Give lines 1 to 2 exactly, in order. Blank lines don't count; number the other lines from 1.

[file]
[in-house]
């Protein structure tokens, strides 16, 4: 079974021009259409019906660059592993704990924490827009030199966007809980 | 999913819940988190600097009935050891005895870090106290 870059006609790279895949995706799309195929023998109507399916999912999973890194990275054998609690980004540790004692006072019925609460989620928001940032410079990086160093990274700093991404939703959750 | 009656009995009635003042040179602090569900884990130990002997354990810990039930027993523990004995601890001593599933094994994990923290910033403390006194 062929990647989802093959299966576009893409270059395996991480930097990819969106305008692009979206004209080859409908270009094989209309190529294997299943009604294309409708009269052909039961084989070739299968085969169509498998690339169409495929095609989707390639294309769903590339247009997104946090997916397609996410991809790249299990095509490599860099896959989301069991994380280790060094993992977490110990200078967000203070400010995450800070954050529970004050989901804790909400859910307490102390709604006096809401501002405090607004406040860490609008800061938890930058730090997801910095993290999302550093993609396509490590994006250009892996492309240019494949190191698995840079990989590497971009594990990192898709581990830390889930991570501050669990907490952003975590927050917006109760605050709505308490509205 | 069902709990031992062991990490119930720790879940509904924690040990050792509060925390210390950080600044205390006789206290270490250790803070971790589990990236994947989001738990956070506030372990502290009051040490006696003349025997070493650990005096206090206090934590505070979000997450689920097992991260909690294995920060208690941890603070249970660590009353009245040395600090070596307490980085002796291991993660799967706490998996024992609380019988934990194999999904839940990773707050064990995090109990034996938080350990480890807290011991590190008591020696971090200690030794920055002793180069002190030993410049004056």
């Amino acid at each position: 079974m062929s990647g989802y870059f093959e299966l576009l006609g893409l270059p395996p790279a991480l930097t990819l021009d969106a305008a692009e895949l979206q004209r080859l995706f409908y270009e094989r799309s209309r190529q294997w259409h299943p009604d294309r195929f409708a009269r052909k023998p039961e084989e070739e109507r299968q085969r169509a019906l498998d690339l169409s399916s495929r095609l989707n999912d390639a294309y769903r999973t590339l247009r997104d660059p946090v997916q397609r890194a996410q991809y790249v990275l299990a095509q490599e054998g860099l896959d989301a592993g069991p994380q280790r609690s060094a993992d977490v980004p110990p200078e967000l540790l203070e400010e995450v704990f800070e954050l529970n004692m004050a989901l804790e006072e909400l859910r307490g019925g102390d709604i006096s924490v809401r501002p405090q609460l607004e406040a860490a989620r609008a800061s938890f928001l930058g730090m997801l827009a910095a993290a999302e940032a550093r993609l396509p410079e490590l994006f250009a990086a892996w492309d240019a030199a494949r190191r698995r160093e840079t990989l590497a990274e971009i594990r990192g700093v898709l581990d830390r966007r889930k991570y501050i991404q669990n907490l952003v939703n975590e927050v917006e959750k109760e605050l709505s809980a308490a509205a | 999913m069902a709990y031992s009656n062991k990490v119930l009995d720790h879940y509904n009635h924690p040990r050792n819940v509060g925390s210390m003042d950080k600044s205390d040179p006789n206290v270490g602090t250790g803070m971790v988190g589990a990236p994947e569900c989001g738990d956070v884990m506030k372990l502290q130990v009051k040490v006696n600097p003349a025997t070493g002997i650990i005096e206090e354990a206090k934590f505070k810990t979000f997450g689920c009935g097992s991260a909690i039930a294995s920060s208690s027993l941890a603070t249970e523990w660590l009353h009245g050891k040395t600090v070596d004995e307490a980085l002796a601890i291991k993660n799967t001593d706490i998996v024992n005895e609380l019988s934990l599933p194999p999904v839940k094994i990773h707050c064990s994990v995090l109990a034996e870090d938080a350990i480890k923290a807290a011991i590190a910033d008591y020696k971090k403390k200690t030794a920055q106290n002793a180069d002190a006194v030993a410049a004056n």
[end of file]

[in-house]
């Protein structure tokens, strides 16, 4: 079974021009259409019906660059592993704990924490827009030199966007809980 | 999913819940988190600097009935050891005895870090106290 870059006609790279895949995706799309195929023998109507399916999912999973890194990275054998609690980004540790004692006072019925609460989620928001940032410079990086160093990274700093991404939703959750 | 009656009995009635003042040179602090569900884990130990002997354990810990039930027993523990004995601890001593599933094994994990923290910033403390006194 062929990647989802093959299966576009893409270059395996991480930097990819969106305008692009979206004209080859409908270009094989209309190529294997299943009604294309409708009269052909039961084989070739299968085969169509498998690339169409495929095609989707390639294309769903590339247009997104946090997916397609996410991809790249299990095509490599860099896959989301069991994380280790060094993992977490110990200078967000203070400010995450800070954050529970004050989901804790909400859910307490102390709604006096809401501002405090607004406040860490609008800061938890930058730090997801910095993290999302550093993609396509490590994006250009892996492309240019494949190191698995840079990989590497971009594990990192898709581990830390889930991570501050669990907490952003975590927050917006109760605050709505308490509205 | 069902709990031992062991990490119930720790879940509904924690040990050792509060925390210390950080600044205390006789206290270490250790803070971790589990990236994947989001738990956070506030372990502290009051040490006696003349025997070493650990005096206090206090934590505070979000997450689920097992991260909690294995920060208690941890603070249970660590009353009245040395600090070596307490980085002796291991993660799967706490998996024992609380019988934990194999999904839940990773707050064990995090109990034996938080350990480890807290011991590190008591020696971090200690030794920055002793180069002190030993410049004056």